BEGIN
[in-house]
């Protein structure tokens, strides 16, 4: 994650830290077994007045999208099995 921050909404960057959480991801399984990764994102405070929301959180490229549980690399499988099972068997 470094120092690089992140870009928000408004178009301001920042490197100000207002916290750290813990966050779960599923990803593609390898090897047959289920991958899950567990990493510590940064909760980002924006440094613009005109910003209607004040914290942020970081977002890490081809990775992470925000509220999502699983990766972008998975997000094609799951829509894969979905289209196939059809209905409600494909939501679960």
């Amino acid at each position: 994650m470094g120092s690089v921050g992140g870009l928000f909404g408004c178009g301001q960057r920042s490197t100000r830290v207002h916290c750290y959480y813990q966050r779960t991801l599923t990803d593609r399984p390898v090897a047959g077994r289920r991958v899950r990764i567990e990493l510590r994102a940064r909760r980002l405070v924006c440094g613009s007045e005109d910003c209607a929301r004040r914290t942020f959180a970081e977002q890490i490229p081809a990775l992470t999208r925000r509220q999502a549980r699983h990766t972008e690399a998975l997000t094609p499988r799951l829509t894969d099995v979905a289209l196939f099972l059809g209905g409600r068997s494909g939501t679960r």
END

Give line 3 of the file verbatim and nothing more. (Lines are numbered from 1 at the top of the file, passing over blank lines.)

């Amino acid at each position: 994650m470094g120092s690089v921050g992140g870009l928000f909404g408004c178009g301001q960057r920042s490197t100000r830290v207002h916290c750290y959480y813990q966050r779960t991801l599923t990803d593609r399984p390898v090897a047959g077994r289920r991958v899950r990764i567990e990493l510590r994102a940064r909760r980002l405070v924006c440094g613009s007045e005109d910003c209607a929301r004040r914290t942020f959180a970081e977002q890490i490229p081809a990775l992470t999208r925000r509220q999502a549980r699983h990766t972008e690399a998975l997000t094609p499988r799951l829509t894969d099995v979905a289209l196939f099972l059809g209905g409600r068997s494909g939501t679960r």